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Your online presence is an extension to your CV, so use it proactively to promote a positive image to people who look you up.

It’s about what you publish and share as well as what you read and consume. Who knows where it could take you?

Follow policy makers, professors, publications and teachers on Twitter to keep in touch with the latest educational policies and ideas. You can search for them from the Twitter homepage. Read their recent tweets and if they’re interesting, click the ‘follow’ button. You could look at who they are following to find more interesting people.

A good place to start on Twitter is #UKEdChat, with a weekly online discussion about pedagogy and improvement in teaching. You can start by reading other people’s posts. You don’t have to join in to start with, but remember that, when you do, be professional, polite and interested. Eventually you may find yourself in deep discussion with colleagues and experts from around the world. This will add to your academic studies by encouraging you to consider different points of view and contribute to your practice in schools and settings through the sharing of practical ideas and resources.

Actions:

  • Look up teachers and educational professionals on Twitter (give examples). You don’t need to create an account to do this, but you may wish to. Read the kinds of things they tweet about and notice the language they use and the way others respond. You could also look up specific topics that interest you (such as NQT experiences, school budget cuts, gender and learning, differentiation, outdoor learning etc) and read the range of discussions and responses. Notice who takes part (from teachers and parents to international experts such as Sir Ken Robinson and organisations such as the DfE and NFER), where they are located and the way in which people interact using professional, but usually informal, language.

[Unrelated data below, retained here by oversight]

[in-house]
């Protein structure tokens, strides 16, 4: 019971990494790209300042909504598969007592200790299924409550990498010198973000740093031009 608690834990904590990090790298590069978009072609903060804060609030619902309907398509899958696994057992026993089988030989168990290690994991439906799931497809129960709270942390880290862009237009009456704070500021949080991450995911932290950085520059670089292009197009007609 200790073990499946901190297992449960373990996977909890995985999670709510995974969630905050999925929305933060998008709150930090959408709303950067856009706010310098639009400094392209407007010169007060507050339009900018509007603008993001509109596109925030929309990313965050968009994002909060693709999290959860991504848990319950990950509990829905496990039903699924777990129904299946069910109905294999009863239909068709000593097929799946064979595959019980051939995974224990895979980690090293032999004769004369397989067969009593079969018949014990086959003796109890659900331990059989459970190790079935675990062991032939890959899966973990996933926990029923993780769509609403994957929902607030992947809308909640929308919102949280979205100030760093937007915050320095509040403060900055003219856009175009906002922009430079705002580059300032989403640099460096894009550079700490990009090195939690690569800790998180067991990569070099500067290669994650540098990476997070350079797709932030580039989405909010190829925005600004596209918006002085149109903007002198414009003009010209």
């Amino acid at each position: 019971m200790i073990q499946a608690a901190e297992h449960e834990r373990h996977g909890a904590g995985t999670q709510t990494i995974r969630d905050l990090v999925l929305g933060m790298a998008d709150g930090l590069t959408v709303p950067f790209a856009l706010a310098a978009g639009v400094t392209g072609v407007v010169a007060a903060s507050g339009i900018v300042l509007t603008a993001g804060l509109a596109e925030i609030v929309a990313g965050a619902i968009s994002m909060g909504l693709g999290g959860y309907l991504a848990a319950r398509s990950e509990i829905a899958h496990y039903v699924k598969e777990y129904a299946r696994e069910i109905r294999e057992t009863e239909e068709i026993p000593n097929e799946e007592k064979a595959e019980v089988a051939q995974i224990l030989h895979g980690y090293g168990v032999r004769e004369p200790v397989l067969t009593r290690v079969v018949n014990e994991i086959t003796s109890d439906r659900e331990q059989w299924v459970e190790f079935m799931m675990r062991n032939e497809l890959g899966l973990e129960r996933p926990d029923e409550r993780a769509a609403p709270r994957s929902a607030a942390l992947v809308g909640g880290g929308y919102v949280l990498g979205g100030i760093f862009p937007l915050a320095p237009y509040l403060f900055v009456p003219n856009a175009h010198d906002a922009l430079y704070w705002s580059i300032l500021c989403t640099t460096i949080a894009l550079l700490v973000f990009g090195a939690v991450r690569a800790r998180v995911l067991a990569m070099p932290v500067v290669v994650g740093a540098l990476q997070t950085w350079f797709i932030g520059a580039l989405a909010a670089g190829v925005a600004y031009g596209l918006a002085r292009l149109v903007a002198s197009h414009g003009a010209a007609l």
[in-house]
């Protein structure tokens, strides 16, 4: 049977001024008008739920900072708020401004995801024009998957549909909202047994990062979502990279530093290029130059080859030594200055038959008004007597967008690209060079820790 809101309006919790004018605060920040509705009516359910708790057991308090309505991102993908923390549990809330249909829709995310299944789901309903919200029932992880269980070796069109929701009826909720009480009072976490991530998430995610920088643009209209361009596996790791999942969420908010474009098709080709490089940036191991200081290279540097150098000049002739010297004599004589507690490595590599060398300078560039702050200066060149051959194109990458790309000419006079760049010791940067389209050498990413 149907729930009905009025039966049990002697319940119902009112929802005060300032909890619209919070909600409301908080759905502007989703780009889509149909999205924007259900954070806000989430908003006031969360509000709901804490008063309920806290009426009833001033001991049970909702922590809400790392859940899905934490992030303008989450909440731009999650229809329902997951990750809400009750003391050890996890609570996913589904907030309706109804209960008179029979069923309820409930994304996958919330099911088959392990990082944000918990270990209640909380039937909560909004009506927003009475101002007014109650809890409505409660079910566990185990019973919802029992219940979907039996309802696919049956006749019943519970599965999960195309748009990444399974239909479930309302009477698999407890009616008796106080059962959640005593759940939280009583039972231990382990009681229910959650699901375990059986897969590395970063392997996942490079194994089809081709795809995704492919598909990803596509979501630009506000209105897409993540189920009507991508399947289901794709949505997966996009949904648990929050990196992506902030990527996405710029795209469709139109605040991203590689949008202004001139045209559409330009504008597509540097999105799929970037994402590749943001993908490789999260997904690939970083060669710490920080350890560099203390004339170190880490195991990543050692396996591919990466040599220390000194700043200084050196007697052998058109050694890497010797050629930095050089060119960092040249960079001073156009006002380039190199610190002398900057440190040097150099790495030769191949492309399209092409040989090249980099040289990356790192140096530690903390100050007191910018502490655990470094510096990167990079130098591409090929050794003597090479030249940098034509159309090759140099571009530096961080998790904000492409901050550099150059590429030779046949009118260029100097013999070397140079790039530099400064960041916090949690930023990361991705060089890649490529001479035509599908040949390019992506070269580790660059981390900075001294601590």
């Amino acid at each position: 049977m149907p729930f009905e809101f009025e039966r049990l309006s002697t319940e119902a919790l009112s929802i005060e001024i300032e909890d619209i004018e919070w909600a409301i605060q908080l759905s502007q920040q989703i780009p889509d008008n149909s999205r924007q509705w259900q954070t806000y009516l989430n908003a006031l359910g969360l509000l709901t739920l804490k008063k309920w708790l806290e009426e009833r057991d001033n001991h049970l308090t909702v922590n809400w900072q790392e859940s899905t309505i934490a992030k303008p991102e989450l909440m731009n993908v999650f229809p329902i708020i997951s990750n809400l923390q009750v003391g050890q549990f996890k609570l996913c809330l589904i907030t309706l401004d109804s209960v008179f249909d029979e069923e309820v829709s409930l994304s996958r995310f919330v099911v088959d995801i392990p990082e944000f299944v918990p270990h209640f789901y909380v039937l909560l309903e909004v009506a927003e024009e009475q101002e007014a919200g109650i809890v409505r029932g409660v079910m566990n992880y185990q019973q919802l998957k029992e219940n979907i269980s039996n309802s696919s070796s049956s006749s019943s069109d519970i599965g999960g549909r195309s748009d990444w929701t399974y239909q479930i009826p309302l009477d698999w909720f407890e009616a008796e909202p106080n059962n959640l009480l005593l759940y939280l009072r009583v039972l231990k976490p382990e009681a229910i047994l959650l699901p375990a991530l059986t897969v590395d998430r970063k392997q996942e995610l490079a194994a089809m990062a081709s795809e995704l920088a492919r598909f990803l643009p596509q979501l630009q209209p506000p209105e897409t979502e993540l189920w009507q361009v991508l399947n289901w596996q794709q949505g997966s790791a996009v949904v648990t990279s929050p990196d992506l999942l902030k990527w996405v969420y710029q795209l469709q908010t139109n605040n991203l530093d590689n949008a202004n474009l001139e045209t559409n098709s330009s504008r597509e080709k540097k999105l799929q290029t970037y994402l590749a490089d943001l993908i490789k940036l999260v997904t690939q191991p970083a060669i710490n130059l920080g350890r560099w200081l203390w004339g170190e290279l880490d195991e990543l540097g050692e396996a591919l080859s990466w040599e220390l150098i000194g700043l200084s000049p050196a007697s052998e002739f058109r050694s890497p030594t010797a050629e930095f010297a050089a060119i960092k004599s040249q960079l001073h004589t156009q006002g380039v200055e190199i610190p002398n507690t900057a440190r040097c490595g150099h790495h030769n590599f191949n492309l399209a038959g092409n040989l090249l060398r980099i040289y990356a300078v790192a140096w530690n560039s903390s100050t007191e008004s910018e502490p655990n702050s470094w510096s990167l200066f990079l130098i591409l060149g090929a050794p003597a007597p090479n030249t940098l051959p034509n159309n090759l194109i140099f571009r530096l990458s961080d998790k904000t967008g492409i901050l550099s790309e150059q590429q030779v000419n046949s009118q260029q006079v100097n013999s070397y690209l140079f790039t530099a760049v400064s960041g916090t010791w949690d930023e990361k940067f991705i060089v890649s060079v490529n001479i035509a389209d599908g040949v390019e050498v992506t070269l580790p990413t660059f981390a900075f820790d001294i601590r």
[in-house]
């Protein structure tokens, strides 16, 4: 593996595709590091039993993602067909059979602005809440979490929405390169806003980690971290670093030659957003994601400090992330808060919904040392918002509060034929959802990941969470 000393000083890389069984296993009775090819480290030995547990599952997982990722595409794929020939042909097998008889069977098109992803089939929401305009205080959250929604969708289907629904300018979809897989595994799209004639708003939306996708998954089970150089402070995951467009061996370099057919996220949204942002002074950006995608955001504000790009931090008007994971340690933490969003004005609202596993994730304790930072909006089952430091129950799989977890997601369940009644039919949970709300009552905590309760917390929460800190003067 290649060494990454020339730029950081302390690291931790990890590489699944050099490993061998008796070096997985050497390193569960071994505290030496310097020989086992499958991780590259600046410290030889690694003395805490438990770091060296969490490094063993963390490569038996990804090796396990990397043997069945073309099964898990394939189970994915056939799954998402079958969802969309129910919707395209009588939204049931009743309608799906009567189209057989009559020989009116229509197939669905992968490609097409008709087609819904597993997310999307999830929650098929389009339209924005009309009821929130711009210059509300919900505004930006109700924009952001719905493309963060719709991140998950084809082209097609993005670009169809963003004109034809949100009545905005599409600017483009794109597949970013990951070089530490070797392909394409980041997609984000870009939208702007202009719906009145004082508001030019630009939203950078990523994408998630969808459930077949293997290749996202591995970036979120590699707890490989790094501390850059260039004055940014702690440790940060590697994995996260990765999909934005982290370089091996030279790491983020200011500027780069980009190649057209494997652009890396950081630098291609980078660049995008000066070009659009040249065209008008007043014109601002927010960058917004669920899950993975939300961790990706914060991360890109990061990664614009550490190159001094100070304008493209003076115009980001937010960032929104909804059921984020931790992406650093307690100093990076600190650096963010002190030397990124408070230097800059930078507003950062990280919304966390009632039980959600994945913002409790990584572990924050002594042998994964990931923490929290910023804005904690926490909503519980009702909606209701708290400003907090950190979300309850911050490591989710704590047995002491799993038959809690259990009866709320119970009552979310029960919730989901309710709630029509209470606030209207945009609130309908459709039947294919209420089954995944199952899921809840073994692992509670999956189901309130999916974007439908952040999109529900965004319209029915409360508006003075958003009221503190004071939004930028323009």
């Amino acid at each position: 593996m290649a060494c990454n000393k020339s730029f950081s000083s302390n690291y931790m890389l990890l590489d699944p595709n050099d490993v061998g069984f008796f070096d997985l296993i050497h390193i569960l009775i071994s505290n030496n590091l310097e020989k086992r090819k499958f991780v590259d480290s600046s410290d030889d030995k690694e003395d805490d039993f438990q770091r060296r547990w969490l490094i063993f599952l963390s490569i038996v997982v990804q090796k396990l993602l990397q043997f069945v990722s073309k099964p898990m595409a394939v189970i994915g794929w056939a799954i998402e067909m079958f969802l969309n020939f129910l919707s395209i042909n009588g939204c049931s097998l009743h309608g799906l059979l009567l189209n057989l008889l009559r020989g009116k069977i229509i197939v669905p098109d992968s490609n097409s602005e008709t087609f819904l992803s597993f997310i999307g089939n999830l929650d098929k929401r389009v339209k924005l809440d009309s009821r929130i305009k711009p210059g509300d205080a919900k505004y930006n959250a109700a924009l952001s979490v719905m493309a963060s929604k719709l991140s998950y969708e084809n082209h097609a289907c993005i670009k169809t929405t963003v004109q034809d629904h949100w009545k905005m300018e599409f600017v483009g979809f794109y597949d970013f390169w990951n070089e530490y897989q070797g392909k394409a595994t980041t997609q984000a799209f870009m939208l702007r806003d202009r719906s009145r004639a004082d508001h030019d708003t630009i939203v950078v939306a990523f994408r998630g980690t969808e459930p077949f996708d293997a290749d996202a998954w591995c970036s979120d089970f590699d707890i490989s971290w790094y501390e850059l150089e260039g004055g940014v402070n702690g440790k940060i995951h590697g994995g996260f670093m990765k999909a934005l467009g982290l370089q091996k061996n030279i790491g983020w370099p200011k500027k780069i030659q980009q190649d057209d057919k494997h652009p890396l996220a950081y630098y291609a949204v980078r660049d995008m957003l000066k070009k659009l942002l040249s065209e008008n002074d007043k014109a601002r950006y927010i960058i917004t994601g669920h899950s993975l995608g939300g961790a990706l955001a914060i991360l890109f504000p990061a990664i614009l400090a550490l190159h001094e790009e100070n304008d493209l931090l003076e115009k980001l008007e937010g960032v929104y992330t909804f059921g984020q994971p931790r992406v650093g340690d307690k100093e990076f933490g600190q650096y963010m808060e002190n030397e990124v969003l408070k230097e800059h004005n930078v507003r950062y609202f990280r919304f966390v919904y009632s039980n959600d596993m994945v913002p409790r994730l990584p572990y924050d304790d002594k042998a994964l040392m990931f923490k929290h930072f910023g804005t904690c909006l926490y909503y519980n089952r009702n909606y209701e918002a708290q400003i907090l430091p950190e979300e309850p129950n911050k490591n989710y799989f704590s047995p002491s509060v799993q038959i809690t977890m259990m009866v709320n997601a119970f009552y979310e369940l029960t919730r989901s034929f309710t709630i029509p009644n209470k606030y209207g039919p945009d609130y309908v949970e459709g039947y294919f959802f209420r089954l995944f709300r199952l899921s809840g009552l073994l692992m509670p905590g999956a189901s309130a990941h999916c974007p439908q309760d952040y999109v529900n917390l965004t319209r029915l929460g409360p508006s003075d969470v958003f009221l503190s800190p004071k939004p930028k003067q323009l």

• If you have found Twitter interesting and stimulating, create an account. Remember to use a professional username that doesn’t give away too much personal information. You could look at other teachers’ usernames for inspiration. It can be humorous and indicate something about your interests or personality. Follow a few people of interest and check who they follow for further inspiration. You could start by retweeting ideas that chime with your own opinions or just sharing useful websites and resources. Tom Barrett has some good advice for getting started as a teacher using Twitter.
  • Start tweeting your own ideas and taking part in discussions such as UKEdChat.
  • It’s worth keeping an eye on Twitter on a regular basis, but don’t try to read all tweets of everyone you follow. It gets unmanageable very quickly.


Lots of teachers and educational professionals have developed a significant online presence by publishing their own blogs. The content varies from classroom tips and ideas to deeper philosophical reflections, debates and research findings. For some it has led to exciting opportunities such as speaking at or organising Teachmeets, giving presentations and keynotes at conferences or even travelling around the world providing training and professional development. Reading blog posts is a great way to keep up to date and engage with new ideas. You can also leave comments (remembering to use professional language at all times of course) and you may find yourself in debate with the author and other readers of the blog.

If you have your own interests and passions you’d like to share or if you find it helpful to write reflections on your experiences, you may want to set up your own blog.

Actions:

  • Read teachers’ and educational blogs such as Lee Parkinson, Caroline Breyley, Ian Rockey and Westwood with Iford Primary School, Emma Barker, Oliver Quinlan and Keith Ansell. Notice the themes they choose to write about and the language and tone they adopt. If a blog really interests you, you can usually subscribe so that you receive an email alerting you to new posts. You can also leave comments on blogs and begin to interact with the author and other readers. Make sure you stick to professional and positive language if you decide to leave any comments or engage in discussion. Comments are usually moderated by the author.
  • You could set up your own blog using a simple, free tool such as Blogger or Wordpress. Some teachers and educational professionals find this a helpful way of recording and reflecting on their experiences and ideas. It may focus on a specific theme or interest or may be more wide ranging in the educational topics it covers. As it develops, it will form a record of your developing ideas and understanding, almost like a portfolio, and it could form part of future job applications and presentations. Remember to remain professional in your language and tone throughout and maintain the anonymity of any schools, colleagues or pupils. 

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